Ffestiniog Railway History
Part 5 - Recent Times
Extending to Blaenau Ffestiniog marked the end of the pioneering era but new challenges were ahead. Economic recession and the popularity of cheap overseas package holidays caused a fall in traffic. There was a backlog of maintenance work, bank borrowings were high, the longer line was more expensive to operate and fuel prices were rising sharply. It was now necessary to improve the locomotives, rolling stock, signalling and amenities and to modernise behind the scenes to improve efficiency. With grant-aid assistance and sponsorship, platform canopies and toilets were built, car parks resurfaced and the double Fairlie 'Merddin Emrys' rebuilt.
Automated signalling at Tan-y-Bwlch and Minffordd passing loops were completed in 1988 and 1989 respectively and work proceeded on automating the remaining level crossings. Computerised ticket issuing and accounting, introduced in 1985, further reduced costs and a debenture stock issue, launched in October 1987, eliminated the high bank borrowings. More variety was introduced to the liveries of locomotives and carriages and the appearance of the Railway has been made more attractive through the efforts of a 'Parks and Gardens' volunteer section, which builds and stocks colourful flowerbeds, tubs and hanging baskets.
More attention has been given to displaying the Railway's heritage, with one notable example being the refurbishment of the double Fairlie loco 'Livingston Thompson' for display on loan at the National Railway Museum in York. In 1999, following an appeal, Boston Lodge built a replica of 'Taliesin', the FR single Fairlie and other heritage projects have included the development of a gravity slate train and assistance from the heritage lottery fund in the renovation of historic carriages.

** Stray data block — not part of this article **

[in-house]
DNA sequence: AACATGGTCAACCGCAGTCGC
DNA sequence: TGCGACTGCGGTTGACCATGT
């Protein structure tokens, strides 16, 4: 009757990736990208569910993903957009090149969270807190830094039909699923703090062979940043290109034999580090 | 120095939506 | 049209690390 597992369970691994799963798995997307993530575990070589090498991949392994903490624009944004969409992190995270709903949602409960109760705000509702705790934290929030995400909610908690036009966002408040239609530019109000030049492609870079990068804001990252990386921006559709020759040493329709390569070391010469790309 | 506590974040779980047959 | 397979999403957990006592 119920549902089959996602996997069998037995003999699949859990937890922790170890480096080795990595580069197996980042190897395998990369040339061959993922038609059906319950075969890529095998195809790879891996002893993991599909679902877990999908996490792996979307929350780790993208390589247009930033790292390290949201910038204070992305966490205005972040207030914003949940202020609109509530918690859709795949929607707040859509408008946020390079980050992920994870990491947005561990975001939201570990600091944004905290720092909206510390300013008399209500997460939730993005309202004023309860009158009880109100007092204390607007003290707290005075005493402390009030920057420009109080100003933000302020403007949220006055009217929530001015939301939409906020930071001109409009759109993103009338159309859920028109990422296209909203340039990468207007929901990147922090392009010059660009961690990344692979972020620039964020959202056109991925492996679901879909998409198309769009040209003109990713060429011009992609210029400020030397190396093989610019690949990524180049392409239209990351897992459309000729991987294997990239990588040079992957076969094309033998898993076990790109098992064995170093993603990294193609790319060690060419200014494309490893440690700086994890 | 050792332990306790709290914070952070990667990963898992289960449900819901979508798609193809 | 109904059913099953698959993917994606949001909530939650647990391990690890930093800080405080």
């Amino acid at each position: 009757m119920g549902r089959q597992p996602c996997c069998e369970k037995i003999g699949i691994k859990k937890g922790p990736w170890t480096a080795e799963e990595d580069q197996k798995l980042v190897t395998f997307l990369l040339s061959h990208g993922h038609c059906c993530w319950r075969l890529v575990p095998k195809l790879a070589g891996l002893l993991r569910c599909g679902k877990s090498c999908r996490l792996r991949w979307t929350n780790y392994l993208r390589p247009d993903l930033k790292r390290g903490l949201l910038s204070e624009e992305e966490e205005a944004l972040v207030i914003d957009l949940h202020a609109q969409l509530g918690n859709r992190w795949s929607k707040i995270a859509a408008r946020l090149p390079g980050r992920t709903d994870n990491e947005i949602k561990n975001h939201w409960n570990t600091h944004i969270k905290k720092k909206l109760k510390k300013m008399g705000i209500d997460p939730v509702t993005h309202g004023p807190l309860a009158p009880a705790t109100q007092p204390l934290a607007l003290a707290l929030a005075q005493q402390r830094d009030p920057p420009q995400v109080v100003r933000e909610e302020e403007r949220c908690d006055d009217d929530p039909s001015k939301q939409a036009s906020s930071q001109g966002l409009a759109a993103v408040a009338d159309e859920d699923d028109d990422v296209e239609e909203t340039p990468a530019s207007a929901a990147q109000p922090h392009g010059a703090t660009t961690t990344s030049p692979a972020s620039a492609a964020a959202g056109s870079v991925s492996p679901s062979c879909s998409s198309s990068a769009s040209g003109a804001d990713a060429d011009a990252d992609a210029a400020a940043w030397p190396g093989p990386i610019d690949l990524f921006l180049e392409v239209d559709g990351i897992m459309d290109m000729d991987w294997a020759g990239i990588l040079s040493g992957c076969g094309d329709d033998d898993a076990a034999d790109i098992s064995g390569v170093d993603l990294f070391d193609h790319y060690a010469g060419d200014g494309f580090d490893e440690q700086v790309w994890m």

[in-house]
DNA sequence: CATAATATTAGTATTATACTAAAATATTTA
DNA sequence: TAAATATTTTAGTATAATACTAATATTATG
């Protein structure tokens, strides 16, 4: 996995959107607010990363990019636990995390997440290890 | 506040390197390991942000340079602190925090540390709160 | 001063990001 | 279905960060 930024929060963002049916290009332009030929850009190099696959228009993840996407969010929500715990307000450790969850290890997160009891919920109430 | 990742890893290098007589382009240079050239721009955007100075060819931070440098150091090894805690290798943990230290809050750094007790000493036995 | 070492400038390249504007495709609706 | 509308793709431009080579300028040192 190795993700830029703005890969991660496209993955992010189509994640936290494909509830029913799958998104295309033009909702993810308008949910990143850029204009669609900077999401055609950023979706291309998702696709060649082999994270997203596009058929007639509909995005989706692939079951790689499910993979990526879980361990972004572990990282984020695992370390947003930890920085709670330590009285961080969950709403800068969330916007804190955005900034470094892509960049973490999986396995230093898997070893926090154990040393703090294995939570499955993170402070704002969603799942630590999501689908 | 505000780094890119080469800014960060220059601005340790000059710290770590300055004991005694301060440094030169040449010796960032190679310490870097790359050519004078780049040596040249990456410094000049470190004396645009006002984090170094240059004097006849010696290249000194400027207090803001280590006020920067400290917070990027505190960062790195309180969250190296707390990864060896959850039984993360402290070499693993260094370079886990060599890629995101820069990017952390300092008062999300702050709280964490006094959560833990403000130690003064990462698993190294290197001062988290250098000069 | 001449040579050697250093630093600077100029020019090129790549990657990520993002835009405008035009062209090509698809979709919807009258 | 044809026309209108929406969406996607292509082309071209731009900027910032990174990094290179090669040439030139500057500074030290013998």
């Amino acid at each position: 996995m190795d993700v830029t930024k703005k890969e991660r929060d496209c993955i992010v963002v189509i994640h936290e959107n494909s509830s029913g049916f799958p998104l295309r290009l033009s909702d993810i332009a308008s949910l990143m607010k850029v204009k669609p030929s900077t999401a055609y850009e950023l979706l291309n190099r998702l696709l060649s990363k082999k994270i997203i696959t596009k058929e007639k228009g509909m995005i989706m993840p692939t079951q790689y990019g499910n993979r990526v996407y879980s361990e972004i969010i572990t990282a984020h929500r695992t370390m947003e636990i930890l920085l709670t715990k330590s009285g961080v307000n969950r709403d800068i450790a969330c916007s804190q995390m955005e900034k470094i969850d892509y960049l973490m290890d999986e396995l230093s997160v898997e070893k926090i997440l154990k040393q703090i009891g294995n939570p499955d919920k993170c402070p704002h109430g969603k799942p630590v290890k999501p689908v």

The railway also looked forward, with innovations including a powerful diesel locomotive capable of hauling FR trains at line speed - 'Vale of Ffestiniog' was converted from one of two bogie diesels purchased as part of the new Welsh Highland Railway (WHR) project and was sponsored by National Power. Earlier, a push-pull set of carriages had been developed, allowing the train to be driven from a special compartment at the rear, avoiding the need for the locomotive to run around.
Following the closure of the Beyer-Peacock works, the FR saved the pioneer Garratt locomotive 'K1', which had spent its early life in Tasmania. The locomotive became an exhibit at the National Railway Museum after plans to convert it to fit the FR loading gauge were dropped, so as not to affect the heritage outline of this historically important locomotive.
In the 1990s, the FR became involved with the Welsh Highland Railway (WHR) again with a plan to start at Caernarfon, rebuilding back to Porthmadog and connecting with the Ffestiniog to create a 40 mile railway - a new "Great Railway Journey".
In 2003 the line was reopened as far as Rhyd Ddu and tracklaying was completed through to Porthmadog in early 2008, with the volunteer track gangs building a new railway the same length as the Ffestiniog in just three years. During the space of just one week, the tracklayers built a mile of railway!
Public services started to Beddgelert, then Hafod y Llyn in 2009 and Pont Croesor in 2010. The final link to the FR will open in April 2011, finally enabling through services to operate between Blaenau Ffestiniog and Caernarfon.
But even with the tracklaying phase complete, the railway is far from finished. There are station buildings to be completed, new carriages to be built and a major reconstruction of Harbour Station is now underway. This will allow trains from both railways to use the station simultaneously.
All this will take time, effort and money, as will the never-ending task of maintaining a 40 mile railway and 80 miles of fencing.
Railways are never 'finished', so why not ask how you can help the Ffestiniog and Welsh Highland keep their place as the very best heritage railways in the UK, if not the world!